In several recent studies, researchers have pointed out that modern clinical research suffers from an awareness problem. A 2001 survey show that 85 percent of patients either unaware or unsure that clinical trial participation was an option for them at the time of their diagnosis. That's why we're especially appreciative of the all the efforts surrounding International Clinical Trials Day. We can help both current and future patients by spreading the word about the availability of clinical trials, and the possibilities of new and better treatments through research.
International Clinical Trials Day is celebrated each year around May 20, in honor of the day in 1747 that Dr. James Lind is credited for having conducted the first controlled clinical trial in an effort to determine an effective treatment for scurvy. The celebration was originally initiated by The European Clinical Research Infrastructures Network (ECRIN).
This year, we thought it would be fun to present the work of Dr. Lind through the modern lens of ClinicalTrials.gov. We imagined (with a healthy dose of satire), what Dr. Lind's famous scurvy trial would look like if it were listed on the site today. In addition to providing some entertainment and awareness about clinical research, we hope that the exercise also provides some insight into how information is organized in a typical CT.gov entry.
Click the image below to see the full interactive site. You'll find more information under each of the tabs, and in some of the hyperlinks.
Why Study Scurvy Treatments?
In 1747 it was quite common for sailors to come down with scurvy after spending some time at sea. There was no consensus on how to treat the disease, or even what caused it. In fact, the conventional wisdom at the time was that the humid air at sea caused scurvy.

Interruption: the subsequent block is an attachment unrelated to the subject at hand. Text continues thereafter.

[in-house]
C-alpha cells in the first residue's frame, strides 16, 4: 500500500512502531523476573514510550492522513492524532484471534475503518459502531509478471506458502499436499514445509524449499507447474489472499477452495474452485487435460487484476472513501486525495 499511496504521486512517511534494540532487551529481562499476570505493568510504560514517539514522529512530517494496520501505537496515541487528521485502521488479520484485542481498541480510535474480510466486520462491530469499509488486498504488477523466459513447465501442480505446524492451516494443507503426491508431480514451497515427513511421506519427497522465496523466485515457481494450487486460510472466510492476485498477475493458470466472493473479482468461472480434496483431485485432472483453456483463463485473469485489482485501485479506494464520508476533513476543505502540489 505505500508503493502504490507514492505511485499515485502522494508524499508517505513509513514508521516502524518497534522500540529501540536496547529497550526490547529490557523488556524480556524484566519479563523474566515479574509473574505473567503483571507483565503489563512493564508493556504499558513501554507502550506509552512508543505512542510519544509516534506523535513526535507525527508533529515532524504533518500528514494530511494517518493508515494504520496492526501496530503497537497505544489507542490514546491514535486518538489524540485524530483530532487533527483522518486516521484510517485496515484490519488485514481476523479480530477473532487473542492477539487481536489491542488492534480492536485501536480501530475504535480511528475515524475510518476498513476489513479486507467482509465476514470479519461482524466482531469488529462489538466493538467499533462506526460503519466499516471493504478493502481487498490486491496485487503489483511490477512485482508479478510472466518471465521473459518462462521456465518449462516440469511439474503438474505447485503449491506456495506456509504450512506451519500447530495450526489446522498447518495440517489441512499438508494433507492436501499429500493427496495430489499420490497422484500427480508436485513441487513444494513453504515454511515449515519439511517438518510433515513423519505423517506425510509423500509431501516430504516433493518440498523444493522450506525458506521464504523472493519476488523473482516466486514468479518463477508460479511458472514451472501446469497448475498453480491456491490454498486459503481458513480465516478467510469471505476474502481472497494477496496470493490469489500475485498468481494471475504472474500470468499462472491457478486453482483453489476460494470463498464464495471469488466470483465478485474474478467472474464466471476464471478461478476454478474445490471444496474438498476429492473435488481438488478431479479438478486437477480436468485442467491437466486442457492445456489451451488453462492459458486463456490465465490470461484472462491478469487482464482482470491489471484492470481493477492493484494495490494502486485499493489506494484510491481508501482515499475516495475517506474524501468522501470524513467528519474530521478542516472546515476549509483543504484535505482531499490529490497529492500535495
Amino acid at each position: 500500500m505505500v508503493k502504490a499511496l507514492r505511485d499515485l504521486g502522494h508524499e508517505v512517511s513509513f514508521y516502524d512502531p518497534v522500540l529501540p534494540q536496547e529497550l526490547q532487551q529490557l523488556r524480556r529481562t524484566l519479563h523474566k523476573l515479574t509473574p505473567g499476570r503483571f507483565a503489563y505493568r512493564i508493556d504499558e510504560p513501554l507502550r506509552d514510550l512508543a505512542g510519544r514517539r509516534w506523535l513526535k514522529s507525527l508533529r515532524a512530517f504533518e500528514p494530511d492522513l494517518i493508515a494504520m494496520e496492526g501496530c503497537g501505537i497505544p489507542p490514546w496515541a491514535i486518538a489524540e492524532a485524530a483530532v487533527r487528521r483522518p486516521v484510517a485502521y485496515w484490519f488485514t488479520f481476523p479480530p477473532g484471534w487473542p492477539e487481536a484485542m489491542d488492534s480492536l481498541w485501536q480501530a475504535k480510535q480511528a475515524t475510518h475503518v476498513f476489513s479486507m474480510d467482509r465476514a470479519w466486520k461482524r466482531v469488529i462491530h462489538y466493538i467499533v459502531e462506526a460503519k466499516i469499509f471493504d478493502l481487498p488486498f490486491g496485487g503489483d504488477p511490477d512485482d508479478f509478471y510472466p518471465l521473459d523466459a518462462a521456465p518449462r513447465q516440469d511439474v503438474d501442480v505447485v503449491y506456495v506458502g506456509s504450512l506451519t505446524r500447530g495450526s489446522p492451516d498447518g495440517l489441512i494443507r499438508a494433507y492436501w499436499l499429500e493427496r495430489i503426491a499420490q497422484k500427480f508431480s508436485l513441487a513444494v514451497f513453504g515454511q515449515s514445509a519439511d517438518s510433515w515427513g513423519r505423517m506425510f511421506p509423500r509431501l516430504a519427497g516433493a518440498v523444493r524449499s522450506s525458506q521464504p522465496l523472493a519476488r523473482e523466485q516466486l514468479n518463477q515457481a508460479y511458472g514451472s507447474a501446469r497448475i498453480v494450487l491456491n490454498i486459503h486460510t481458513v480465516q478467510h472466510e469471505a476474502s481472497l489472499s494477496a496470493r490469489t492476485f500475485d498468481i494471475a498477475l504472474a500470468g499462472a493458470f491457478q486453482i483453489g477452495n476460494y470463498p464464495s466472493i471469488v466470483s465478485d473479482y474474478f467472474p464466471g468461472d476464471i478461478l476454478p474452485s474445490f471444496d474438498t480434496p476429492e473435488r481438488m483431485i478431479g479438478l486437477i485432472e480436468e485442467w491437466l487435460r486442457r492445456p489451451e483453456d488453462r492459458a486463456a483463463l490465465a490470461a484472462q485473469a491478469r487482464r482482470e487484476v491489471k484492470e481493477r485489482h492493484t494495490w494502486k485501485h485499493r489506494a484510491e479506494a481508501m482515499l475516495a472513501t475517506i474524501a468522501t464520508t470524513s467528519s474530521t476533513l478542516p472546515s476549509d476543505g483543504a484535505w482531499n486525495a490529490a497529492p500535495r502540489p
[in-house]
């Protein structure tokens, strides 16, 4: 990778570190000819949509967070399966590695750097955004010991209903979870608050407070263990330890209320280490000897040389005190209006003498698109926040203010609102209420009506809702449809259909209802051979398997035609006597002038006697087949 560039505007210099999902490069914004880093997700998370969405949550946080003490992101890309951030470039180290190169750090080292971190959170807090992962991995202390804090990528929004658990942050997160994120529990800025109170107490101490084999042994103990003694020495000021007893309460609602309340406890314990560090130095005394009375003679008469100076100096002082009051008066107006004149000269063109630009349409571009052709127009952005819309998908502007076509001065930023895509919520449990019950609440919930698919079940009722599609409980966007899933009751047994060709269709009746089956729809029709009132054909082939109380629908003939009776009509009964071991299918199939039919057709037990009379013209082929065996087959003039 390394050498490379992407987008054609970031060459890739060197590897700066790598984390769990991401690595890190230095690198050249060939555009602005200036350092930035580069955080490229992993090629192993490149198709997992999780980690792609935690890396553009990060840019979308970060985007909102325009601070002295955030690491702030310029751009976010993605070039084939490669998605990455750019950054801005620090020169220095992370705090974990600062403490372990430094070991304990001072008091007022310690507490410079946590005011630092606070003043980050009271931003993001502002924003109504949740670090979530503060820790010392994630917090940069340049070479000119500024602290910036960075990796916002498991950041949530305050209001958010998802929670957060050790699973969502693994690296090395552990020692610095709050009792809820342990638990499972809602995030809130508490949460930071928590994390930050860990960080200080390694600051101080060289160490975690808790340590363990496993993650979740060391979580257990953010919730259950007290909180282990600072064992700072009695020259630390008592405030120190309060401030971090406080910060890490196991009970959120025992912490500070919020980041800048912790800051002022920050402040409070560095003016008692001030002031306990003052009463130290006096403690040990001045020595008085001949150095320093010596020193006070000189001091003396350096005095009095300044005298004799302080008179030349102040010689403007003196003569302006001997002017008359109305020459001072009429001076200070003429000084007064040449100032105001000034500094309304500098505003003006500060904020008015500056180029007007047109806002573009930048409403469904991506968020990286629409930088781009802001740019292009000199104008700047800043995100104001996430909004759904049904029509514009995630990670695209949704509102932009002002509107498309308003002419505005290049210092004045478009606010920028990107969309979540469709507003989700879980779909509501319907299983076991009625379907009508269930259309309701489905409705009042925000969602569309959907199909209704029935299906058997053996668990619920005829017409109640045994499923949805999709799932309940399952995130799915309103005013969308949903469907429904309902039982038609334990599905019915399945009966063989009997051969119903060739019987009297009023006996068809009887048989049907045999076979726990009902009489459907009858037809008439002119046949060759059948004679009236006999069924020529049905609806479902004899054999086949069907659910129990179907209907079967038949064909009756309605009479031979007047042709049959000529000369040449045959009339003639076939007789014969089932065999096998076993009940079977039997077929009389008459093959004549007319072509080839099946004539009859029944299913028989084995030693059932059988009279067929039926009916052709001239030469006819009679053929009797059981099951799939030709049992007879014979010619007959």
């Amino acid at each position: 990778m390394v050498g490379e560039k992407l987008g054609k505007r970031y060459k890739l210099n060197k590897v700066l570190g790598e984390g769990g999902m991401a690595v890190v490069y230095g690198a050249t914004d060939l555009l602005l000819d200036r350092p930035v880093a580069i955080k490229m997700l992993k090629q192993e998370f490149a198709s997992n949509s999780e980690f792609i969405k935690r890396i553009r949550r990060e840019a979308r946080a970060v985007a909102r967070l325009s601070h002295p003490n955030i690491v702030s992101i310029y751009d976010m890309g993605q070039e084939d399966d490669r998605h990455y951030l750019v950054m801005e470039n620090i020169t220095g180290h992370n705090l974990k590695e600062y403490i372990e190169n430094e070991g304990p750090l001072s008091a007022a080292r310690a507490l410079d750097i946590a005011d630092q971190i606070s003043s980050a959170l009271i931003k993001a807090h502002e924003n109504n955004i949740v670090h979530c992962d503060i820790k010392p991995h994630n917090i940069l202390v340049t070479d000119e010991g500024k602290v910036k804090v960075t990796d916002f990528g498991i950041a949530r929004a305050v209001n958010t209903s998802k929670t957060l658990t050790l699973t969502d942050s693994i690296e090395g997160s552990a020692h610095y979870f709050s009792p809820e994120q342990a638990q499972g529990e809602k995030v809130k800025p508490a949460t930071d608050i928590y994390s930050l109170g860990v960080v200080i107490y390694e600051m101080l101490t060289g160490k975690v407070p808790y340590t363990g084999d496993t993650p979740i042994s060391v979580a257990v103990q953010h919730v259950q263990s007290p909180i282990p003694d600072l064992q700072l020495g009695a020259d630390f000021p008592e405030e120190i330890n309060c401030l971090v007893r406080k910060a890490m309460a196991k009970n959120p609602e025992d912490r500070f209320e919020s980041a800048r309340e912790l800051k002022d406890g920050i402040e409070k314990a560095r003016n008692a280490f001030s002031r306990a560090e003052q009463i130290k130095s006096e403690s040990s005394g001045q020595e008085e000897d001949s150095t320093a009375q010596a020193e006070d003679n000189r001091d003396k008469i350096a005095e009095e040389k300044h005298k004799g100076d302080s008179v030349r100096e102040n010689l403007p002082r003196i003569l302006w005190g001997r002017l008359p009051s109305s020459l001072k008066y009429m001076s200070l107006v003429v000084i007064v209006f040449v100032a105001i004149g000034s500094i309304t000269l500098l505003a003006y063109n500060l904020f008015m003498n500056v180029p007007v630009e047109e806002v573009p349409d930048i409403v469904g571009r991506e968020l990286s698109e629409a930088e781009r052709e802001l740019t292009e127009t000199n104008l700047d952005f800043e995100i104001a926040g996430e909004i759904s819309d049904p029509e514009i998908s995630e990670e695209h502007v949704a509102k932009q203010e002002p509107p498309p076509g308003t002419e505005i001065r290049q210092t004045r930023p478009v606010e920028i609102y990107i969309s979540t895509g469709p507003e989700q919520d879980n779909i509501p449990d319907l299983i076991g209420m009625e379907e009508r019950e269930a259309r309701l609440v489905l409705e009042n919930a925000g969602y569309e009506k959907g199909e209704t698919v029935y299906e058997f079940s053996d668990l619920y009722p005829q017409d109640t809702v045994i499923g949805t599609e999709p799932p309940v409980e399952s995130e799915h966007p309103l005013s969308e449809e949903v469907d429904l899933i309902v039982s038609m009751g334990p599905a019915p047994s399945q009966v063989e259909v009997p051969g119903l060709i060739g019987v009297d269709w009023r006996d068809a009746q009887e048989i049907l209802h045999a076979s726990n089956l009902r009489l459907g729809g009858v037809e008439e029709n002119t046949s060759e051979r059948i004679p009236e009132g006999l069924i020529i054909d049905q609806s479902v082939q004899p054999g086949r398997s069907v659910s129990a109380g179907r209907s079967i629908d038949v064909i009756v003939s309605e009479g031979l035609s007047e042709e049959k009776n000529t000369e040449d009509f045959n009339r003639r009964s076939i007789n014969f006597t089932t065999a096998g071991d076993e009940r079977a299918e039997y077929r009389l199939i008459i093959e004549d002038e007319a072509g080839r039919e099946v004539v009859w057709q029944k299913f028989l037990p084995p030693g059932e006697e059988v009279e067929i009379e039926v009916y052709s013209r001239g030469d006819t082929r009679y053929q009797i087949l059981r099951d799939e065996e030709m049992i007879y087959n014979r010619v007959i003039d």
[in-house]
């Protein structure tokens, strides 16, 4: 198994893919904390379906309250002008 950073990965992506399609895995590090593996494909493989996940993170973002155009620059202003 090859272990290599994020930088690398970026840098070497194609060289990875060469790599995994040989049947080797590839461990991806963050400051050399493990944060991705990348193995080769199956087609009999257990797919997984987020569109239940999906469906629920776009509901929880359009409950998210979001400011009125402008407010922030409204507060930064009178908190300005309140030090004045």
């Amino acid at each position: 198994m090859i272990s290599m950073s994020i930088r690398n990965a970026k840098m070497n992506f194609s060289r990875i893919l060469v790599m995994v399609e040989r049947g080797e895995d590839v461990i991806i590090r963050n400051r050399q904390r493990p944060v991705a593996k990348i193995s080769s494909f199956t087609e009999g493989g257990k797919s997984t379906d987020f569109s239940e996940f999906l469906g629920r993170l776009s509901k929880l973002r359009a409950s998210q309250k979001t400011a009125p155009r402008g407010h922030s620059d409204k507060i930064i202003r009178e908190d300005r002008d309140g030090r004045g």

It is certain, that such bad diet as has been mentioned, will corrupt the blood and humors; but nothing is clearer from the whole history of this voyage, than this, that the air is even more than any other agent, concerned in bringing on the mischief.
Dr. Richard Mead, A Discourse on The Scurvy, 1749
Although there was no consensus on what caused scurvy, there were earlier reports of lemons and oranges helping sailors afflicted with the disease. According to The Medical Works of Dr. Richard Mead (page 443-444), Sir Charles Wager, a British Admiral in the Royal Navy, told Lind that on a voyage in the Baltic in 1731 his men were badly afflicted with scurvy. He, "recollecting, from what he had often heard, how effectual [oranges and lemons] were in the cure of this distemper," took on "a great quantity of lemons and oranges." When his crew ate what they could and mixed the juice with their beer, they returned home "in good health."
Even though citrus fruits had been shown to have positive effects against scurvy, it wasn't until Dr. James Lind's 1747 voyage that a controlled trial with multiple treatment arms was used to definitively determine it as an effective treatment for the disease.
Dr. Lind's Impact
Dr. Lind's work had an important impact on health and medical research. By imagining what his study might have looked like in a modern setting like ClinicalTrials.gov, we hope to get a better understanding of how far we've come, and how far we still have to go. The James Linds of the world are very important in helping to advance medical treatments, but so too are the patients who give their time to participate in clinical research. The sailors' contributions to Dr. Lind's trial were not at all insignificant; they contributed greatly to the overall understanding of the disease and its treatment. The same is true of patients today.